You might think it’s better to just crank the knob a little farther. Great — until the fish surges again, and you break your hook or knot. It’s far easier and faster to just put your finger down. Feather it. You don’t want to stop the spool (usually); you just need to make it harder for the fish to take line.

Exceptions to the rule

There are still times when I set my drag to full. Bottom fishing on a reef, for example. This is a knock-down, drag-out wrassling match. Don’t give the fish an inch, or you’ll probably get rocked up. Snook fishing under a dock is another. In any case where your drag is maxed, go with heavier tackle. I don’t use my 8-17 and 10-20 gear for snook around heavy structure. I bump up to a 12-25 or 15-30.

Making your drag work for you is one of the most important basics of saltwater fishing. It’s not uncommon to hook a bigger fish than you’d planned. Ask around, and you’ll hear stories about big cobia that took baits meant for trout, or monster bull redfish mixed in with their smaller cousins. Using your drag effectively is your only chance at actually landing these unexpected bigguns, so take a few minutes to learn it.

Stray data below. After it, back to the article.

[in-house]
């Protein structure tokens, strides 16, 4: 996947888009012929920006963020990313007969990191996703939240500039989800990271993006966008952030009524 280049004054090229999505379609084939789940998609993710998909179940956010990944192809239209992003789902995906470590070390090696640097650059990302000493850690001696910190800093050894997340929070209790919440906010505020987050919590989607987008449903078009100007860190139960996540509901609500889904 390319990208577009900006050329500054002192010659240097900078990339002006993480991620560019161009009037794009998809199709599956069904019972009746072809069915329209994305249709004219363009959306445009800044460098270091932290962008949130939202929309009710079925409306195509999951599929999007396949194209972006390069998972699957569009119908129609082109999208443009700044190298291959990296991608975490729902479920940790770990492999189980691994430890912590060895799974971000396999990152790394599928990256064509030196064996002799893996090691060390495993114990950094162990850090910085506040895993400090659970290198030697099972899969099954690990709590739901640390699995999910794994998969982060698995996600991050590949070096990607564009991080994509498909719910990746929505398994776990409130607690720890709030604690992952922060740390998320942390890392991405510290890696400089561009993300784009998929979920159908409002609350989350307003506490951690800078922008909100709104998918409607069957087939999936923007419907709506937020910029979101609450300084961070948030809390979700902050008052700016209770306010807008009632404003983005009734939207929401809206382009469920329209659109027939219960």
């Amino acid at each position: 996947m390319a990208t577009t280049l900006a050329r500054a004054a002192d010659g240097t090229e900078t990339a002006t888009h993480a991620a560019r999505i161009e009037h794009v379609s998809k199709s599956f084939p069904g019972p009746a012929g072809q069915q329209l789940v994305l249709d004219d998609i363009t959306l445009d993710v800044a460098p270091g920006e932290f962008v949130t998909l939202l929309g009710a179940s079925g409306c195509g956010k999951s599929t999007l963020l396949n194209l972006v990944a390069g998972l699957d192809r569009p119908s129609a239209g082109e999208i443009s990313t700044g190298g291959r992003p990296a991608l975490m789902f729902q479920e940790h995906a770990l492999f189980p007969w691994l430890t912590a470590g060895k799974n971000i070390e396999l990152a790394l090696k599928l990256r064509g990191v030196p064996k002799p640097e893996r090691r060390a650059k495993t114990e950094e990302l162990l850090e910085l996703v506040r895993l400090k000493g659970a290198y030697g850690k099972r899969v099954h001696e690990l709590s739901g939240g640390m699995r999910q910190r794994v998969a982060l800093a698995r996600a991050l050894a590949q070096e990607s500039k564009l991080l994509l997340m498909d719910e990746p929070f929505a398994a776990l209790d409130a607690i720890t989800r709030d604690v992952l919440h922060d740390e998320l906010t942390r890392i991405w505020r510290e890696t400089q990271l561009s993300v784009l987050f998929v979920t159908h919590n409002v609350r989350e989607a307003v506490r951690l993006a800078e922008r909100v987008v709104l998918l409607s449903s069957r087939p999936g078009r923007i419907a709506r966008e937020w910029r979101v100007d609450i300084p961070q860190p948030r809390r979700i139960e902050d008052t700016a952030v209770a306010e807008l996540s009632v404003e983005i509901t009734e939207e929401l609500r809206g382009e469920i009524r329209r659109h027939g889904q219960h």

As the Fish Coach, Capt. Josh Olive offers personalized instruction on how and where to fish in Southwest Florida. Whether you’re a complete beginner or just looking to refine your techniques, he can help you get past the frustration and start catching more fish. Lessons can be held on your boat, on local piers or even in your backyard. To book your session or for more information, go to FishCoach.net, email Josh@FishCoach.net or call 941-276-9657.

As the Fish Coach, Capt. Josh Olive offers personalized instruction on how and where to fish in Southwest Florida. Whether you’re a complete beginner or just looking to refine your techniques, he can help you get past the frustration and start catching more fish. Lessons can be held on your boat, on local piers or even in your backyard. To book your session or for more information, go to FishCoach.net, email Josh@FishCoach.net or call 941-276-9657.